Why you probably shouldn't become a scientist...
Here's a good diatribe about Why You Shouldn't Become a Scientist. It's written by an American professor of Physics and i got to it by way of Information Processing. Sadly, everything he says is true. If i had to give some advice to someone 16 or 17 years of age who was interested in doing science at university it would consist of the following two points:
- Spend 4 years getting your 3 yr BSc (it's not a race) and make sure you get good advice on what order to do your papers i.e. if possible do first year physics in your second year after doing a couple of maths papers in your first year - this will allow you to think about the subject matter rather than the squiggly S's all over the board, similarly with physical chemistry
- If you want to study a classic science like chemistry or physics, make sure you have a marketable skill by the time you graduate (again, the 4 years should give you plenty of time) - at the very least, be able to competently program in a couple of generic languages, this will put food on the table when nothing else will. Science is a great discipline for analytical thinking but that tends to get you sweet FA job interviews.
- If you want to work in the technical field as oposed to the research side of things, engineering is a far better bet and will pay significantly more over your career (at the very least, you get a job by your early-20's rather than you late-20's/early 30's if you do research science)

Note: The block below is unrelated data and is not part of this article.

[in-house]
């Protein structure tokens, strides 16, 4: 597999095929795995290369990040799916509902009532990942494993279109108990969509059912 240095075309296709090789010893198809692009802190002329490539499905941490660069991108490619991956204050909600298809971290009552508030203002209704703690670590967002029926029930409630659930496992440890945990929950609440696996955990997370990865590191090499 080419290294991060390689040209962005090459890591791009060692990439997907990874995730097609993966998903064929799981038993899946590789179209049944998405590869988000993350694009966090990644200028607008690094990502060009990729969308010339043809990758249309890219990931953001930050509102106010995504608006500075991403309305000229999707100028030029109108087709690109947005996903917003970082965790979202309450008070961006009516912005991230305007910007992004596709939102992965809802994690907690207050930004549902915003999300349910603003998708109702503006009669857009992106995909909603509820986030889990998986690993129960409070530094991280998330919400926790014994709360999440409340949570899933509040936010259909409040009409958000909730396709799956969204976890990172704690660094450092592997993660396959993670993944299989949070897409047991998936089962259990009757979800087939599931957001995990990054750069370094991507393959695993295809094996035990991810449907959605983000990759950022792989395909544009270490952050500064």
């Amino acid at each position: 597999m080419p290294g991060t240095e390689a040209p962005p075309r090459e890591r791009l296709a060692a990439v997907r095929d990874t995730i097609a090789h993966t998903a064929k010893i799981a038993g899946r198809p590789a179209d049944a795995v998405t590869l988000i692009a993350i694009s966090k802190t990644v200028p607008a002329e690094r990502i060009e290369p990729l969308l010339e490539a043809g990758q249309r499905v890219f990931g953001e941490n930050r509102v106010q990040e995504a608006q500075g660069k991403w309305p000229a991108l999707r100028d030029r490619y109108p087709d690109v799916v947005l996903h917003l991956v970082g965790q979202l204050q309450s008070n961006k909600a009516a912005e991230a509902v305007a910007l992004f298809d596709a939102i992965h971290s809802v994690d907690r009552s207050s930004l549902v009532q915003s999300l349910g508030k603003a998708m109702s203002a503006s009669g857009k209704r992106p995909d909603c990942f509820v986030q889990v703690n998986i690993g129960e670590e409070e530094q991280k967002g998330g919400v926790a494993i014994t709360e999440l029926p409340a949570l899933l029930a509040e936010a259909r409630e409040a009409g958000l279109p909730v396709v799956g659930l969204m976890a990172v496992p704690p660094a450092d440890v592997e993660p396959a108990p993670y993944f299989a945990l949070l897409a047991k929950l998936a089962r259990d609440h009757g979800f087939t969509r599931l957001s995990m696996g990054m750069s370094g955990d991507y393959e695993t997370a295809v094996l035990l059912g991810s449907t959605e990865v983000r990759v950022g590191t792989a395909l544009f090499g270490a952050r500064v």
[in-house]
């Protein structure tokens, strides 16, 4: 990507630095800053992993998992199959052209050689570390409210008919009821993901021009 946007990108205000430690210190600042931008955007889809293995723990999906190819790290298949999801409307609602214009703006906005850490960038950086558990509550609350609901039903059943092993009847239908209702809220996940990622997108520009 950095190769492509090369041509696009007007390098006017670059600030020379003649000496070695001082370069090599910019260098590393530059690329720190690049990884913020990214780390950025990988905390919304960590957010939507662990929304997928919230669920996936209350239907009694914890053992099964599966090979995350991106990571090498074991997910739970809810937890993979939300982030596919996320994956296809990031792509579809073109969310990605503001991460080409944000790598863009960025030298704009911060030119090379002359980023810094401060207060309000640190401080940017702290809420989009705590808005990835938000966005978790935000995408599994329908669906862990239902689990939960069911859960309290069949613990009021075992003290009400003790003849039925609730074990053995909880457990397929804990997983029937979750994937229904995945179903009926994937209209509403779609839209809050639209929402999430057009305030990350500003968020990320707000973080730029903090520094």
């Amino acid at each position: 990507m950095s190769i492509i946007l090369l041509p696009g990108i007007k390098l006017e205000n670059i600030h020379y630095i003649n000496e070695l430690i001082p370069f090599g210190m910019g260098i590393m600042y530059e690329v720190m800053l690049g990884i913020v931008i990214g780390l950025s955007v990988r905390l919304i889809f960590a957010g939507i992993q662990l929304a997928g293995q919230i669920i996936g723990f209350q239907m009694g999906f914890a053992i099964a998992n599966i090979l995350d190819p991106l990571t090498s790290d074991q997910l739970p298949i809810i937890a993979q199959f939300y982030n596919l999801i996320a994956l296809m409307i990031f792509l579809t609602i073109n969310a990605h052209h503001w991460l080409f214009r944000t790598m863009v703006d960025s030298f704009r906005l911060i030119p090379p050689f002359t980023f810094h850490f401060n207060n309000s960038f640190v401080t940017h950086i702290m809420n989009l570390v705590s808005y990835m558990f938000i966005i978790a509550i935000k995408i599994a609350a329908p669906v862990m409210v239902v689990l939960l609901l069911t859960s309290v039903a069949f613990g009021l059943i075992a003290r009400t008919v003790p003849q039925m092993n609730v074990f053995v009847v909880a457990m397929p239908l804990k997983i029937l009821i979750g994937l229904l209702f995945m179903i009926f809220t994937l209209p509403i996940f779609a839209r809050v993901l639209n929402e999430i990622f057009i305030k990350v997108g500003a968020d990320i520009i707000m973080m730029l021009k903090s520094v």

- Regularly look for jobs in your discipline throught your undergrad. This will pretty quickly let you size up the number of grads/year vs the number of jobs they're going for.
The funding agencies are bemoaning the scarcity of young people interested in science when they themselves caused this scarcity by destroying science as a career.This is directly applicable to the NZ scene. I feel like lobbing a brick at the tv every time i hear yet another politician saying that NZ needs scientists and engineers to help the economy. If you want more scientists and engineers then employ more of them and if they're thin on the ground, start paying more for the ones you have, this is called... what is it?.... oh yeah, A PRICE SIGNAL which you're so fond of using as a panacea for debate in every other issue you sound-bite mercillessly. If you graduate too many sci/eng's, all you get is underemployed and pissed off call centre/office workers/sales reps - read my lips THERE IS NO SUCH THING AS A LABOUR SUPPLY SIDE SOLUTION TO BUILDING A TECHNOLOGICAL ECONOMY the government (/industry hahahaha) has to invest in these sorts of skill sets. If there is no reasonable chance of a middle-class lifestyle with a sci/eng degree, over time people will not choose this as a career choice - it's not rocket science, i know because i used to be a rocket scientist.